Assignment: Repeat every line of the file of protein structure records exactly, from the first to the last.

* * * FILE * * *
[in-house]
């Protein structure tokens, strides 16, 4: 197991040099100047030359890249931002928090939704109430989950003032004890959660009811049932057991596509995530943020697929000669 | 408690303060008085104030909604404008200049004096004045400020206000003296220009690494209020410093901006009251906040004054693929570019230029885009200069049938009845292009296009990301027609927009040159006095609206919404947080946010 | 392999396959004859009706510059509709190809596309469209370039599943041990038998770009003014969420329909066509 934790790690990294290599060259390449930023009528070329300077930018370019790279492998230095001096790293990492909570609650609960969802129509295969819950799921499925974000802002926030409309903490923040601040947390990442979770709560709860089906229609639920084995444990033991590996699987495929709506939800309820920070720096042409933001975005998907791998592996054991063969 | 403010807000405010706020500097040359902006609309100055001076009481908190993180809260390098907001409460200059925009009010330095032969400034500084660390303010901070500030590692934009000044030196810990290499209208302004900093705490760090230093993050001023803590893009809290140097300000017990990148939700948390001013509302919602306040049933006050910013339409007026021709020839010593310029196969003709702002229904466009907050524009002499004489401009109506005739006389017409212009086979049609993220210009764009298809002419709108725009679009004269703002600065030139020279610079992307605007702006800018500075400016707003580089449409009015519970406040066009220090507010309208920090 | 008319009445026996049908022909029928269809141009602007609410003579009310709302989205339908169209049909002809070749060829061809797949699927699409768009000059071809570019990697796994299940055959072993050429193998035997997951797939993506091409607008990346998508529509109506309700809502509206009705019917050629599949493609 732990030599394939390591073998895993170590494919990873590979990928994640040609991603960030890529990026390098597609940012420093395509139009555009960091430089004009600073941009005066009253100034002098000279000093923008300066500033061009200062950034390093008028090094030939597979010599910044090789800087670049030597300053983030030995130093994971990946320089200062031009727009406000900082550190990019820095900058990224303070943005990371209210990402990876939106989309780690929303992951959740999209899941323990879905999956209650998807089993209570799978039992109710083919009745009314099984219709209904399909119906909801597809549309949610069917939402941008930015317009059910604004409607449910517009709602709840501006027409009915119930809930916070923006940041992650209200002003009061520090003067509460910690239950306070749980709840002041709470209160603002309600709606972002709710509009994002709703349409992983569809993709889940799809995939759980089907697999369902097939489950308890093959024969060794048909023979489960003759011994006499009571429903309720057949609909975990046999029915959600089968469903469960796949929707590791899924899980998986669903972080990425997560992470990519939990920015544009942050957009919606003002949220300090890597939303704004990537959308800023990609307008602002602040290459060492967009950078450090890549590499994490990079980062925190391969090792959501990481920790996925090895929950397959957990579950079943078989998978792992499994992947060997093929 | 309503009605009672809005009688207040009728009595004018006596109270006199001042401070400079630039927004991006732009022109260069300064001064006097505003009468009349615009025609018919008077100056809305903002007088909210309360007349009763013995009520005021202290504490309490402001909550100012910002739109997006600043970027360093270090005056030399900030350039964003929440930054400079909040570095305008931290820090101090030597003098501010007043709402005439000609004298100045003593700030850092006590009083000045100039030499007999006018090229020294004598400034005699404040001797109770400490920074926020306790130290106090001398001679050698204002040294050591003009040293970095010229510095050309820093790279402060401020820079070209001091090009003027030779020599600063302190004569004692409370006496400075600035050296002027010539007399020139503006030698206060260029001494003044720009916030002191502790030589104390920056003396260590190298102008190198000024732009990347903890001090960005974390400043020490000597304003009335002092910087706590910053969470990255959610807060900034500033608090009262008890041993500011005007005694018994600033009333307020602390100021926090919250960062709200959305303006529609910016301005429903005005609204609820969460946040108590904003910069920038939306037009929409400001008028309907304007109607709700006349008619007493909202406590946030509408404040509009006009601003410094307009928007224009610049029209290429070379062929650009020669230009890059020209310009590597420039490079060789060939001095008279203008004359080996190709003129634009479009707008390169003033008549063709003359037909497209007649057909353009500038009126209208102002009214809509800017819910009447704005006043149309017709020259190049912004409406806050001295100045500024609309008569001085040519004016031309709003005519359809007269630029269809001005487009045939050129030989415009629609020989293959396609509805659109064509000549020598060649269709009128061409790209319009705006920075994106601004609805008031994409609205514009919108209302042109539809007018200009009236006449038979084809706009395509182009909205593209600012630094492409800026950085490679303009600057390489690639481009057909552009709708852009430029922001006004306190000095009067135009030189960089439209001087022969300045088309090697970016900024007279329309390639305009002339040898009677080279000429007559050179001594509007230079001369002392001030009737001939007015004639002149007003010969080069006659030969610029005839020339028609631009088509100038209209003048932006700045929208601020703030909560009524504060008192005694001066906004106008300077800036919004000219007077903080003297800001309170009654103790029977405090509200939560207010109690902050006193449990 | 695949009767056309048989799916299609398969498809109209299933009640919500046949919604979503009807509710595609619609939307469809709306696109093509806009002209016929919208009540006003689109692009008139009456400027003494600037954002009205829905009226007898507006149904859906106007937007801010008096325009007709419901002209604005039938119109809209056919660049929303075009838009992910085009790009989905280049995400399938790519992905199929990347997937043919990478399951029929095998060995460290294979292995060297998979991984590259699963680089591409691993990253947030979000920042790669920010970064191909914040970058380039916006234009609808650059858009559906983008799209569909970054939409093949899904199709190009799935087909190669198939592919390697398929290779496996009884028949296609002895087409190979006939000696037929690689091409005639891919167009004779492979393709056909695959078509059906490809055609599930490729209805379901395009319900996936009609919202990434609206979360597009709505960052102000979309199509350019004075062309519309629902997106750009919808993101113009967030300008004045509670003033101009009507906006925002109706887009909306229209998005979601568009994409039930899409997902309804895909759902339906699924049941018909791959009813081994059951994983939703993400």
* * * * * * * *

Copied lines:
[in-house]
């Protein structure tokens, strides 16, 4: 197991040099100047030359890249931002928090939704109430989950003032004890959660009811049932057991596509995530943020697929000669 | 408690303060008085104030909604404008200049004096004045400020206000003296220009690494209020410093901006009251906040004054693929570019230029885009200069049938009845292009296009990301027609927009040159006095609206919404947080946010 | 392999396959004859009706510059509709190809596309469209370039599943041990038998770009003014969420329909066509 934790790690990294290599060259390449930023009528070329300077930018370019790279492998230095001096790293990492909570609650609960969802129509295969819950799921499925974000802002926030409309903490923040601040947390990442979770709560709860089906229609639920084995444990033991590996699987495929709506939800309820920070720096042409933001975005998907791998592996054991063969 | 403010807000405010706020500097040359902006609309100055001076009481908190993180809260390098907001409460200059925009009010330095032969400034500084660390303010901070500030590692934009000044030196810990290499209208302004900093705490760090230093993050001023803590893009809290140097300000017990990148939700948390001013509302919602306040049933006050910013339409007026021709020839010593310029196969003709702002229904466009907050524009002499004489401009109506005739006389017409212009086979049609993220210009764009298809002419709108725009679009004269703002600065030139020279610079992307605007702006800018500075400016707003580089449409009015519970406040066009220090507010309208920090 | 008319009445026996049908022909029928269809141009602007609410003579009310709302989205339908169209049909002809070749060829061809797949699927699409768009000059071809570019990697796994299940055959072993050429193998035997997951797939993506091409607008990346998508529509109506309700809502509206009705019917050629599949493609 732990030599394939390591073998895993170590494919990873590979990928994640040609991603960030890529990026390098597609940012420093395509139009555009960091430089004009600073941009005066009253100034002098000279000093923008300066500033061009200062950034390093008028090094030939597979010599910044090789800087670049030597300053983030030995130093994971990946320089200062031009727009406000900082550190990019820095900058990224303070943005990371209210990402990876939106989309780690929303992951959740999209899941323990879905999956209650998807089993209570799978039992109710083919009745009314099984219709209904399909119906909801597809549309949610069917939402941008930015317009059910604004409607449910517009709602709840501006027409009915119930809930916070923006940041992650209200002003009061520090003067509460910690239950306070749980709840002041709470209160603002309600709606972002709710509009994002709703349409992983569809993709889940799809995939759980089907697999369902097939489950308890093959024969060794048909023979489960003759011994006499009571429903309720057949609909975990046999029915959600089968469903469960796949929707590791899924899980998986669903972080990425997560992470990519939990920015544009942050957009919606003002949220300090890597939303704004990537959308800023990609307008602002602040290459060492967009950078450090890549590499994490990079980062925190391969090792959501990481920790996925090895929950397959957990579950079943078989998978792992499994992947060997093929 | 309503009605009672809005009688207040009728009595004018006596109270006199001042401070400079630039927004991006732009022109260069300064001064006097505003009468009349615009025609018919008077100056809305903002007088909210309360007349009763013995009520005021202290504490309490402001909550100012910002739109997006600043970027360093270090005056030399900030350039964003929440930054400079909040570095305008931290820090101090030597003098501010007043709402005439000609004298100045003593700030850092006590009083000045100039030499007999006018090229020294004598400034005699404040001797109770400490920074926020306790130290106090001398001679050698204002040294050591003009040293970095010229510095050309820093790279402060401020820079070209001091090009003027030779020599600063302190004569004692409370006496400075600035050296002027010539007399020139503006030698206060260029001494003044720009916030002191502790030589104390920056003396260590190298102008190198000024732009990347903890001090960005974390400043020490000597304003009335002092910087706590910053969470990255959610807060900034500033608090009262008890041993500011005007005694018994600033009333307020602390100021926090919250960062709200959305303006529609910016301005429903005005609204609820969460946040108590904003910069920038939306037009929409400001008028309907304007109607709700006349008619007493909202406590946030509408404040509009006009601003410094307009928007224009610049029209290429070379062929650009020669230009890059020209310009590597420039490079060789060939001095008279203008004359080996190709003129634009479009707008390169003033008549063709003359037909497209007649057909353009500038009126209208102002009214809509800017819910009447704005006043149309017709020259190049912004409406806050001295100045500024609309008569001085040519004016031309709003005519359809007269630029269809001005487009045939050129030989415009629609020989293959396609509805659109064509000549020598060649269709009128061409790209319009705006920075994106601004609805008031994409609205514009919108209302042109539809007018200009009236006449038979084809706009395509182009909205593209600012630094492409800026950085490679303009600057390489690639481009057909552009709708852009430029922001006004306190000095009067135009030189960089439209001087022969300045088309090697970016900024007279329309390639305009002339040898009677080279000429007559050179001594509007230079001369002392001030009737001939007015004639002149007003010969080069006659030969610029005839020339028609631009088509100038209209003048932006700045929208601020703030909560009524504060008192005694001066906004106008300077800036919004000219007077903080003297800001309170009654103790029977405090509200939560207010109690902050006193449990 | 695949009767056309048989799916299609398969498809109209299933009640919500046949919604979503009807509710595609619609939307469809709306696109093509806009002209016929919208009540006003689109692009008139009456400027003494600037954002009205829905009226007898507006149904859906106007937007801010008096325009007709419901002209604005039938119109809209056919660049929303075009838009992910085009790009989905280049995400399938790519992905199929990347997937043919990478399951029929095998060995460290294979292995060297998979991984590259699963680089591409691993990253947030979000920042790669920010970064191909914040970058380039916006234009609808650059858009559906983008799209569909970054939409093949899904199709190009799935087909190669198939592919390697398929290779496996009884028949296609002895087409190979006939000696037929690689091409005639891919167009004779492979393709056909695959078509059906490809055609599930490729209805379901395009319900996936009609919202990434609206979360597009709505960052102000979309199509350019004075062309519309629902997106750009919808993101113009967030300008004045509670003033101009009507906006925002109706887009909306229209998005979601568009994409039930899409997902309804895909759902339906699924049941018909791959009813081994059951994983939703993400």